Wednesday, July 15, 2009

Senator Jeff Sessions: "The Klan was OK Until I Found Out They Were Pot-Smokers"

SHIMMY: Good morning, everybody. With the way the traffic was today, I think some people are still having trouble getting in here. I talked with Senator Sessions about this. He told me that he used to think the Klan was OK until he found out some of them were pot smokers.

JEFFERSON BEAUREGARD "JEFF" SESSIONS III: Judge Sotomayor said, I think six different times, quote, "I would hope that a wise Latina woman, with the richness of her experiences, would more often than not reach a better conclusion." So that's a matter that I think we'll talk about as we go forward.

According to Justice Department attorney J. Gerald Hebert, you called a white civil rights lawyer a "disgrace to his race" for litigating voting rights cases.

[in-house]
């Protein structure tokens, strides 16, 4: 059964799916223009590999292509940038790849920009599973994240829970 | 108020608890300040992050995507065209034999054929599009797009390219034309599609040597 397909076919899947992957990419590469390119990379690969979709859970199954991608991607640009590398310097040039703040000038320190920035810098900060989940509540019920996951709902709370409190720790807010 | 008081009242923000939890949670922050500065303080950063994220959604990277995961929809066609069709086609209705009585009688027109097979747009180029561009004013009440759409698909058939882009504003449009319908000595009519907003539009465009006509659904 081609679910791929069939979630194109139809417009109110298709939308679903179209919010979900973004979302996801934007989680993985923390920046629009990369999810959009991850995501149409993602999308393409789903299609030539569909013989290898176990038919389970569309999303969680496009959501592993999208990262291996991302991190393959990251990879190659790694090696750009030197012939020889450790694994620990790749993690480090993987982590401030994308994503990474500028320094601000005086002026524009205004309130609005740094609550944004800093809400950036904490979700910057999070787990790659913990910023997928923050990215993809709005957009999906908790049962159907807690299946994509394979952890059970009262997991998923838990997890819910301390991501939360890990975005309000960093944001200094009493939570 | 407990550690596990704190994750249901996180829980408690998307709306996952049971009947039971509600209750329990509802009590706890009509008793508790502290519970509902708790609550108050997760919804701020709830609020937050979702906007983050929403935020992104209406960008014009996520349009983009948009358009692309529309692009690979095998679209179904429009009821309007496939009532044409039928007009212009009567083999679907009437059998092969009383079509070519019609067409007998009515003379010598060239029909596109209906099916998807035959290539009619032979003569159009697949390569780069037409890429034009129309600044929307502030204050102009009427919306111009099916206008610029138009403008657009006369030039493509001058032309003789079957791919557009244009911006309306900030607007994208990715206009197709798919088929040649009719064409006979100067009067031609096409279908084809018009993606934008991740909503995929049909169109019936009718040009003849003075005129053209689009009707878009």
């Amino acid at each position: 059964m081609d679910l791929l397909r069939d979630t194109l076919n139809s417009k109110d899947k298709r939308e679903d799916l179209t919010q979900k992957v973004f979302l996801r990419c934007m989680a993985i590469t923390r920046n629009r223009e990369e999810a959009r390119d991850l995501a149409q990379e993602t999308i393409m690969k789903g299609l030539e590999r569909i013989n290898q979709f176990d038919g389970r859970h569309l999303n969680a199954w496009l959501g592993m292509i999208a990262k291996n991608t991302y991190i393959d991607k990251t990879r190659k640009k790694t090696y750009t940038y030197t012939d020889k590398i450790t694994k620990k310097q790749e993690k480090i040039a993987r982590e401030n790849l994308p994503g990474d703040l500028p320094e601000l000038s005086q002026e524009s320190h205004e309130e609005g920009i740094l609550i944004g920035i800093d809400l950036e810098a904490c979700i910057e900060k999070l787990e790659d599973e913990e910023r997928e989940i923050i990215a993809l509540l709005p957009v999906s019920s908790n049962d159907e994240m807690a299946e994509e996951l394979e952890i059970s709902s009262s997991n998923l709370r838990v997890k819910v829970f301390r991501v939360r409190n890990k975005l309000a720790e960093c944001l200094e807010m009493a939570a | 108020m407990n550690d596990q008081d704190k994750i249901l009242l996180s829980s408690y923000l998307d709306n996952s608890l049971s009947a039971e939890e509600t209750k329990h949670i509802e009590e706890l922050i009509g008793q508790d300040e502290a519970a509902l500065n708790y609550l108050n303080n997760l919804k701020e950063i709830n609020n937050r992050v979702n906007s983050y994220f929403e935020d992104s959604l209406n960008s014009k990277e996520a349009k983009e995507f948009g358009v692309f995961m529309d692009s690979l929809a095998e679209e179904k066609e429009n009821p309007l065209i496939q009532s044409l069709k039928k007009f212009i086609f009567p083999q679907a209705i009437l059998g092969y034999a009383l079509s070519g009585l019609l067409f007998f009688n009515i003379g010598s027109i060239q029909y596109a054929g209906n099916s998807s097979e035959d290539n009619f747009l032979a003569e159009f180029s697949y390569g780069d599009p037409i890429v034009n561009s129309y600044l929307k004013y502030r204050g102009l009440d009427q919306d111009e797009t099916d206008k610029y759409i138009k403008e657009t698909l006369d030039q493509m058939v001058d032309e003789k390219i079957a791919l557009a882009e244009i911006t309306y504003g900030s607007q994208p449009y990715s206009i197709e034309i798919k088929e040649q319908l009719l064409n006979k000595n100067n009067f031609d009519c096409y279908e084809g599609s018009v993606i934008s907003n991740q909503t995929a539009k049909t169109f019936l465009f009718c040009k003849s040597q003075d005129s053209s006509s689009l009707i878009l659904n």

JEFFERSON BEAUREGARD "JEFF" SESSIONS III: Shimmy, isn't it true that Judge Sotomayor's statement suggests we accept that there may be sympathies, prejudices, and opinions that legitimately can influence a judge's decision? And how can that further our faith in the impartiality of the system?

SHIMMY: In the mid-1980s, Senator Sessions, when you were a U.S. attorney in Alabama, you ridiculed the NAACP as "un-American" and "Communist-inspired." You said the NAACP "forced civil rights down the throats of people."

JEFFERSON BEAUREGARD "JEFF" SESSIONS III: Isn't she saying that she expects her background -- and heritage -- to influence her decision-making?

SHIMMY: You called black former assistant U.S. Attorney Thomas Figures "boy" during a 1981 murder investigation involving the Ku Klux Klan.


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